The new image of Cuban dissidence
HAVANA TIMES – A picture went viral on social media in Cuba last week: a dissident with his fist raised and handcuffs hanging off his wrist, after friends and neighbors helped him to evade arrest in Havana, Reuters news agency reported.
The image is captured in a video that shows rapper Maykel Castillo celebrating his escape from the police, surrounded by dissidents and residents in the San Isidro neighborhood of Havana, on Sunday. Some of them joined in and sang an anti-establishment song in unison, criticizing president Miguel Diaz-Canel.
Castillo told Reuters over the phone, from his home, that this attempt to arrest him was one more in a series of arrests that he believes are arbitrary, to try and intimidate him and others in the group of dissident artists in the San Isidro Movement (MSI), in Havana.
When asked about the incident, the Center for International Press at the Ministry of Foreign Affairs (which receives foreign journalists’ requests when preparing reports about state institutions), told Reuters that it would not be making any comment.
State-controlled media such as Granma newspaper, belonging to the Communist Party, label Castillo and the MSI as participants in a “soft coup” attempt, over the past five months, which they claim is being orchestrated by the US.
The Government describes dissidents as being members of small groups paid by the US to try and provoke unrest and promote their efforts to overthrow the government in recent decades.
In the eyes of those who want to see an end of the single-party State, 37-year-old Castillo is a hero. Other people see him as a social misfit.
The image shows how public breakaway groups, even if they are uncommon in Cuba, is becoming less and less so. This is partly due to Internet access on cellphones and growing frustrations with the Government during the worst economic crisis on the island in decades.
Tougher sanctions from the US and the pandemic, which has decimated the tourism industry, have reduced hard-currency revenue and hit the public sector of the economy, which shrunk by 11% in 2020, amid increasing medicine and food shortages.
The MSI has held events and provocative exhibitions livestreamed ever since it was founded three years ago. They have dealt with censorship firstly, but now also about everyday problems.
The group has transformed public dissidence into something more than traditional political activism. It has attracted support from groups in the artistic community and among some citizens. There are no independent opinion surveys, so it isn’t possible to gauge just how much popular support they have.
One of its main organizers, 33-year-old Luis Manuel Otero Alcantara told Reuters at the MSI base, that between 80-90% of their funding comes straight from the artists themselves, through the sales of their art.
Otero Alcantara said that the fact that ordinary citizens are standing by MSI’s side against the police and joined a protest, shows that they are beginning to overcome their fear of the consequences if they speak out.
“This is an example of what is happening all over Cuba. It’s not only happening in this neighborhood. We are artists and are a lot more visible,” he added.
Small protests – against censorship, bureaucratic redtape considered excessive or animal rights – have recently emerged across the country.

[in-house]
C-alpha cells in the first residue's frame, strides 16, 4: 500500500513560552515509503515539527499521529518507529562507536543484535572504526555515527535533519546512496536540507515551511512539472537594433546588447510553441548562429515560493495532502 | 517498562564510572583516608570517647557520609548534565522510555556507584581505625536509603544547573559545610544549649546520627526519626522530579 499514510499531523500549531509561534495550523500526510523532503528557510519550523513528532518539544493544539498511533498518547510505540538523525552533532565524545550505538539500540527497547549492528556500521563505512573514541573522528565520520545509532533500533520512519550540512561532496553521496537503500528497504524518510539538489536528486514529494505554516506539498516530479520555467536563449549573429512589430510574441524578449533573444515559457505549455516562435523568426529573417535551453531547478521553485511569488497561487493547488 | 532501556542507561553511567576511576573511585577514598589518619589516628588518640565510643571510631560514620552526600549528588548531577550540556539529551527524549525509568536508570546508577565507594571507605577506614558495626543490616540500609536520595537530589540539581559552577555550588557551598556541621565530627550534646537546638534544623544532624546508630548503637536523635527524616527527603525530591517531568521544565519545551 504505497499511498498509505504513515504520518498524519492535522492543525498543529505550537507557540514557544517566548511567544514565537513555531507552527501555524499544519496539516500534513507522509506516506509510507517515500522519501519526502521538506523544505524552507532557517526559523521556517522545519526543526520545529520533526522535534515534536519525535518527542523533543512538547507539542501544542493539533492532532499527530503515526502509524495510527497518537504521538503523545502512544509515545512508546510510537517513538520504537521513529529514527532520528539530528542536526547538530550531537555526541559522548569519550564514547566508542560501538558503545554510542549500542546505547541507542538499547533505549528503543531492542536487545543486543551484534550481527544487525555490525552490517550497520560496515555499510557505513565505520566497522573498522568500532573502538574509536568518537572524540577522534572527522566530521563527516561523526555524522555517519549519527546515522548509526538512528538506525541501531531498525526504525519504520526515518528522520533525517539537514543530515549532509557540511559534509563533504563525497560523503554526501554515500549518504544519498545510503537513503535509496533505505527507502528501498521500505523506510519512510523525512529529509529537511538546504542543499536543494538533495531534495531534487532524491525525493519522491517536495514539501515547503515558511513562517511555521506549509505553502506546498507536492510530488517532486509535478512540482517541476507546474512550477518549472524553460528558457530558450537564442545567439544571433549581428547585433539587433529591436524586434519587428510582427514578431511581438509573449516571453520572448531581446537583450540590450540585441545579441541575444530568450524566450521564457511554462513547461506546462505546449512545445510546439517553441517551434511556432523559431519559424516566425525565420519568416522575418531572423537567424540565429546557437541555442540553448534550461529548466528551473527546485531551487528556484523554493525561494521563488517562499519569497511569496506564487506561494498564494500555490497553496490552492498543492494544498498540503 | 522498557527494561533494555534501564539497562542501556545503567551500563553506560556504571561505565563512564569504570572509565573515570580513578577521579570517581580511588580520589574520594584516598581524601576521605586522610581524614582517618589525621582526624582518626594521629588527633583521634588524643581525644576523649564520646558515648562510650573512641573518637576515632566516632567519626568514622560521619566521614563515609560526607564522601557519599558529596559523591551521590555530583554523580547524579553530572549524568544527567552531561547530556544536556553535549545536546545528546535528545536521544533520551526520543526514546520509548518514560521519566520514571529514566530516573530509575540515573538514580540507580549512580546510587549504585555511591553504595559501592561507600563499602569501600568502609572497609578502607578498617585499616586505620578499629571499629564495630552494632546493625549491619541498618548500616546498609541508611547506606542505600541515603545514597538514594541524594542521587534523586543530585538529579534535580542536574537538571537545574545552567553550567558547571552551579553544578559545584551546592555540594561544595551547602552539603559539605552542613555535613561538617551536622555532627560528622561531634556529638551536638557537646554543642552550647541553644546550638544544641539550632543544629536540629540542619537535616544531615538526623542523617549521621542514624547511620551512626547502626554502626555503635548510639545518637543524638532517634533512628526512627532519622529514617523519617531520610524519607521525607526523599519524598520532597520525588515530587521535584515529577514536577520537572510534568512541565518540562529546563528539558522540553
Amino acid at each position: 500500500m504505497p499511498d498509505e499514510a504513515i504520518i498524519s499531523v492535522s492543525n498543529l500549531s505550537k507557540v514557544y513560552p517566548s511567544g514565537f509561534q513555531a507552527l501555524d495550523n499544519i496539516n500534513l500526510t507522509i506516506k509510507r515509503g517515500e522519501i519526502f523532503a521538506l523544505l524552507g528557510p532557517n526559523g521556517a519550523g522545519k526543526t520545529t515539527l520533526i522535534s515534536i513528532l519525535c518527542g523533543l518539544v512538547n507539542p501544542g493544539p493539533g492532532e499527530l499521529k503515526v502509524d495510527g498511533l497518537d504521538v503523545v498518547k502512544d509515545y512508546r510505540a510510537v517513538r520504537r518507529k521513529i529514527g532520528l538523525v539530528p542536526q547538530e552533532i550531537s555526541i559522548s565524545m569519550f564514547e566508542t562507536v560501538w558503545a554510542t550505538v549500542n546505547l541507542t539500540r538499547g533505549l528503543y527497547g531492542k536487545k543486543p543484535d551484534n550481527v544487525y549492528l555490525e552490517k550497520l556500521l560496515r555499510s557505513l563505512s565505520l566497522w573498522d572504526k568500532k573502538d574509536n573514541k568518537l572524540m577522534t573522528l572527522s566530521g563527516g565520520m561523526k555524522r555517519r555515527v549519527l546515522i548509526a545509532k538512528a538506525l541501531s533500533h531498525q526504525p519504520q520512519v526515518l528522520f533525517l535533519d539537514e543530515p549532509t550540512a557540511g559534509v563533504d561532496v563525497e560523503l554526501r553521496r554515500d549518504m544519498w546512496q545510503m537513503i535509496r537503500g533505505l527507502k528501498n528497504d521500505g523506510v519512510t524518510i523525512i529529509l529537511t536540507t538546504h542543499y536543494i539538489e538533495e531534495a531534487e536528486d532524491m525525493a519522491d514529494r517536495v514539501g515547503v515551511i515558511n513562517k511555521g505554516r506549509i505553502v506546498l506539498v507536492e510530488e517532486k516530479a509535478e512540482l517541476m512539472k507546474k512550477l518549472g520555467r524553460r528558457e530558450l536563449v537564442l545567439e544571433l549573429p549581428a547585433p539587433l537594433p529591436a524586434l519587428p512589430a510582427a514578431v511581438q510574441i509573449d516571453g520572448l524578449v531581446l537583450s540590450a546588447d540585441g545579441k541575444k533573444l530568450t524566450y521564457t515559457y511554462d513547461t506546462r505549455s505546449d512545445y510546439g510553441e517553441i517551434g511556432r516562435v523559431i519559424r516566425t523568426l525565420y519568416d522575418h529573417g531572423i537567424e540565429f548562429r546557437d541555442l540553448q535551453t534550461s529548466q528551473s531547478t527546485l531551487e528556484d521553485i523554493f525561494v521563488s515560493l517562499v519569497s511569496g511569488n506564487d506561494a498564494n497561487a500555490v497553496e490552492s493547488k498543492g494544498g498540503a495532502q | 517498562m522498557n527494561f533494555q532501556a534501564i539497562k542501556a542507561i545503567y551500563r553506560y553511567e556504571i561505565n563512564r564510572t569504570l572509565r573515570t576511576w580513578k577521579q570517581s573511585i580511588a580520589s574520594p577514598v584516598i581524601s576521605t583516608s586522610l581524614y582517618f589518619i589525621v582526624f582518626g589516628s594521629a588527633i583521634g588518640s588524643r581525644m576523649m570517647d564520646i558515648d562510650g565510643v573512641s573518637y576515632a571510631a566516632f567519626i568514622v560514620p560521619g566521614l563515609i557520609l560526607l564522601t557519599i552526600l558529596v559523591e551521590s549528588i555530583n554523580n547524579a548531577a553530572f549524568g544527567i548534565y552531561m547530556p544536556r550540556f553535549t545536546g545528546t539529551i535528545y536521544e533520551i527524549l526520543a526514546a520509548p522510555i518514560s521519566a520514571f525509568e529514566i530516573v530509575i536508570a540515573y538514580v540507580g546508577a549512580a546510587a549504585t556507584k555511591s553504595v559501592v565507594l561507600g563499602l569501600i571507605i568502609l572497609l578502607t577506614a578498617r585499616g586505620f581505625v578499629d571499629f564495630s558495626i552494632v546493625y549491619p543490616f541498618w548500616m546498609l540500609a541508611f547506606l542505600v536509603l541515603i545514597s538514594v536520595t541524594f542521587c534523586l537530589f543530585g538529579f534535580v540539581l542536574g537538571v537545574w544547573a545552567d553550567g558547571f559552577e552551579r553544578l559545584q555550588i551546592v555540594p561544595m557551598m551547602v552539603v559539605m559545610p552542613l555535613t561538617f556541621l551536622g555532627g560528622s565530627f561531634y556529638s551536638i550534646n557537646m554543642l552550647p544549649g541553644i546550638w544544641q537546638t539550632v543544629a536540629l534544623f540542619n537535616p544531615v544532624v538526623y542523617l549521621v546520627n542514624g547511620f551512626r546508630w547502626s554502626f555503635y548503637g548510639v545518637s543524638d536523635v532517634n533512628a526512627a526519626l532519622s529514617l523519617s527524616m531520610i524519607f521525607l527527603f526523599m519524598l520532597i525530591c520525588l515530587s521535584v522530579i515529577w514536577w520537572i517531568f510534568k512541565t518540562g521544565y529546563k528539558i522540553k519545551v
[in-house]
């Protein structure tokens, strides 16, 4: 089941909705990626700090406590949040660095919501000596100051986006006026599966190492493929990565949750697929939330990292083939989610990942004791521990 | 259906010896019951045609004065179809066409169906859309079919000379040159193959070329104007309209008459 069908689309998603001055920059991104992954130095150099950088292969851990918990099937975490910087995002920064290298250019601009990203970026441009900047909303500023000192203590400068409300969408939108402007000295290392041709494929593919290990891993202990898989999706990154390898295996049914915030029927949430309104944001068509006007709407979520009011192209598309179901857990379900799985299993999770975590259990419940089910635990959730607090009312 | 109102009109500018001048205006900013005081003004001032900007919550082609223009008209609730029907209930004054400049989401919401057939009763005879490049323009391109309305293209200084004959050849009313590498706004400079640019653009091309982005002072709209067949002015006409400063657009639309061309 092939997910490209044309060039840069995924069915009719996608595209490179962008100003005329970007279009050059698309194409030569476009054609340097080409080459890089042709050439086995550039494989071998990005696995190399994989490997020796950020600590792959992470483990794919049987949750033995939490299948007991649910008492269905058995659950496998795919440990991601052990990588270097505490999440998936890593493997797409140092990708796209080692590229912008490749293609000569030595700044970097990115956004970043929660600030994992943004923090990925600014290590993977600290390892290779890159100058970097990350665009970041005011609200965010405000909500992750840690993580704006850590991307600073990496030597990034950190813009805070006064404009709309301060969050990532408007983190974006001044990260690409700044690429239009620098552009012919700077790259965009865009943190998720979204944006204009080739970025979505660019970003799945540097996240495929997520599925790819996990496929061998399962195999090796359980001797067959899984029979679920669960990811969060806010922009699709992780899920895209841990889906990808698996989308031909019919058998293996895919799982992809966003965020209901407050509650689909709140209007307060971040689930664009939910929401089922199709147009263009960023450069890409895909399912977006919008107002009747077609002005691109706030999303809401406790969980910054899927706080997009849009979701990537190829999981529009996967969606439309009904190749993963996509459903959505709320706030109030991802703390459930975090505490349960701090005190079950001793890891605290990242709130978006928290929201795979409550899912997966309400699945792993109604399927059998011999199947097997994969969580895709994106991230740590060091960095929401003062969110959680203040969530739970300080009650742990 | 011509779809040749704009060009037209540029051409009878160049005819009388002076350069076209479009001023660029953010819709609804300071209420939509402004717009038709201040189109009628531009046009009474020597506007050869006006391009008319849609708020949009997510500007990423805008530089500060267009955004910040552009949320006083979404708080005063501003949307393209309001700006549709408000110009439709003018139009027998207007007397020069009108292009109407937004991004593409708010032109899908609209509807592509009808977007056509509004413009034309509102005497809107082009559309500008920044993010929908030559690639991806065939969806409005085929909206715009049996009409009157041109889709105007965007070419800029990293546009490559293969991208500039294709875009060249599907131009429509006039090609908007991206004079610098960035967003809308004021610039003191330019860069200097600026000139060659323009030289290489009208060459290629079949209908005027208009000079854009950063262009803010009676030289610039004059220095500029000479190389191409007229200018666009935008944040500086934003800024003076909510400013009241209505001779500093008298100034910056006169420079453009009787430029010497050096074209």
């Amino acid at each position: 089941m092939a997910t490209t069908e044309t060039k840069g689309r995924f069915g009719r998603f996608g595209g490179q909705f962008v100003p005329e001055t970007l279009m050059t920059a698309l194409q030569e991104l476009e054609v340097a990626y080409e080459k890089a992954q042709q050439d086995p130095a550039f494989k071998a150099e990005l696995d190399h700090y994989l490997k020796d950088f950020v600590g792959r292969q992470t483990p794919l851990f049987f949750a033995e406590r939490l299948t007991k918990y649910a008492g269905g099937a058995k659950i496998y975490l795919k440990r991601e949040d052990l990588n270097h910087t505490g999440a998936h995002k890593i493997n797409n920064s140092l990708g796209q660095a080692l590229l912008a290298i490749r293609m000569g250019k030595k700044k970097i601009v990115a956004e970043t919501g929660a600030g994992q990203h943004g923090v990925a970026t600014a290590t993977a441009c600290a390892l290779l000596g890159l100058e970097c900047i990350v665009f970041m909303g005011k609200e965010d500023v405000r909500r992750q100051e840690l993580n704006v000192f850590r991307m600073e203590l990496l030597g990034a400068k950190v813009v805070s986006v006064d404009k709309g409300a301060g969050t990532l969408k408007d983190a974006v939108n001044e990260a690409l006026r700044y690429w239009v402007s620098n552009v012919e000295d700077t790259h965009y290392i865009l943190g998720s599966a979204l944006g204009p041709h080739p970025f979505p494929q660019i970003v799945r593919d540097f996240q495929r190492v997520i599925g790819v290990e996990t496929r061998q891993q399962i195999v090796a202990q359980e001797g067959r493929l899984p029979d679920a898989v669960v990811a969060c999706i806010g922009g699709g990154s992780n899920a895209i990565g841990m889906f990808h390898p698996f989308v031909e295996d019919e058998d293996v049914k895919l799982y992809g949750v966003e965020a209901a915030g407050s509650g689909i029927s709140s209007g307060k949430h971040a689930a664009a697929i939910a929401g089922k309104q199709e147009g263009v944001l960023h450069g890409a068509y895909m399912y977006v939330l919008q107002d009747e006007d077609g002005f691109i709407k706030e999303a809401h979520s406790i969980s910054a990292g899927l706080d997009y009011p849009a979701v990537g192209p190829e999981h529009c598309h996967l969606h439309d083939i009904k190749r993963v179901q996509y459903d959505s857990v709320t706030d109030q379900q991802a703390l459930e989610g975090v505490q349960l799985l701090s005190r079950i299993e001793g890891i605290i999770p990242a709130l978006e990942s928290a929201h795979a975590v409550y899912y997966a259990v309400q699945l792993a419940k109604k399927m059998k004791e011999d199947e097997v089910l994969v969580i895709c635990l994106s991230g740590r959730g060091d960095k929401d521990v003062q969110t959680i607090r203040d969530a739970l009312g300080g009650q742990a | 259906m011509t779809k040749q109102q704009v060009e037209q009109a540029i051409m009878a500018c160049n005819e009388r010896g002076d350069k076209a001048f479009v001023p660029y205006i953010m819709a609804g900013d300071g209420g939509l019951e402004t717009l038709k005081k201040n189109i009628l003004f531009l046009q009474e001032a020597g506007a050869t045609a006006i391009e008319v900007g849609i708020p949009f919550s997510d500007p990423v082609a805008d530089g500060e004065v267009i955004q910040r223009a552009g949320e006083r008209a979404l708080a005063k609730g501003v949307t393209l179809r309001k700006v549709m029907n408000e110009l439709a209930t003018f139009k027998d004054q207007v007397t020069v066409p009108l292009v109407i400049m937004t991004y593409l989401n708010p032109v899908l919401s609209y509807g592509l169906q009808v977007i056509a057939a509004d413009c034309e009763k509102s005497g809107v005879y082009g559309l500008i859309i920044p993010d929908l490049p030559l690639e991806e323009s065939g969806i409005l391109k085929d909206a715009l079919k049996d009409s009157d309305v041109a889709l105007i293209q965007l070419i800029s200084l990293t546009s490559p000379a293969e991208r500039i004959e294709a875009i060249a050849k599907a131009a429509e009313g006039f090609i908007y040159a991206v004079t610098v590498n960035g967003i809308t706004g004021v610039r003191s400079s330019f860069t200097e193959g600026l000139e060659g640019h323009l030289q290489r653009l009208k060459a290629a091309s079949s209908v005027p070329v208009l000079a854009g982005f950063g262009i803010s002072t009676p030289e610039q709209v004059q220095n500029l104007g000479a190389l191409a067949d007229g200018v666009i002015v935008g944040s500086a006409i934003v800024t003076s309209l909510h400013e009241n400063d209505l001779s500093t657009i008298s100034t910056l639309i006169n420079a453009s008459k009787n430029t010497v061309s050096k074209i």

Analysts say that the launch of Internet mobile access in 2018 changed the rules of the game because it allowed Cubans to access information outside of national media, controlled by the State.
“This allows the frustration and dissent of one person or a community to spread in real time so that other people who hold similar frustrations also discover they are not alone, and they lose their fear of speaking out,” noted Ted Henken from Baruch College in New York, and author of Cuba’s Digital Revolution.
Internet access has allowed new online and independent media platforms to emerge and has allowed Cuban activists on the island to better connect with the Cuban-American diaspora that emerged after Fidel Castro came to power in 1959.
The anti-establishment song “Patria y Vida”, harmonized by San Isidro residents, was a hit that was released in February with some of Cuba’s most popular contemporary musicians that now live in Miami, such as duo Gente de Zona, and it also featured Castillo and another dissident rapper on the island.
The Cuban government has dealt with some of the specific issues that dissidents have raised, for example, it announced in February that it would be introducing a decree on Animal Rights.
The government attacks critics that seek political reform, such as the MSI and independent journalists. State-controlled TV has dedicated prime-time shows to belittle them and refers to them as “The old script against Cuba and its new puppets.”
“We support members of civil society in Cuba and around the world, who are defending their rights or fighting for freedom,” a US Department of State spokesperson said.
Some activists and independent journalists have publicly stated that they aren’t receiving orders from Washington, but they recognize that they receive foreign grants, even from US organizations such as the National Endowment for Democracy, which is mostly funded by US Congress.
Dissidents such as MSI members have live streamed their repeated home arrests and other types of harassment, on social media. At least 10 renowned independent journalists have left Cuba in recent years, after complaining of state repression, according to an informal count by Reuters.
Even so, some dissidents told Reuters that they don’t succumb to this intimidation.
“No matter how much they try and defame the work we are doing, it won’t work,” Castillo said. “I’m not anyone’s agent. I’m a free citizen. I have family in the US, friends and supporters who help me and my art,” he added.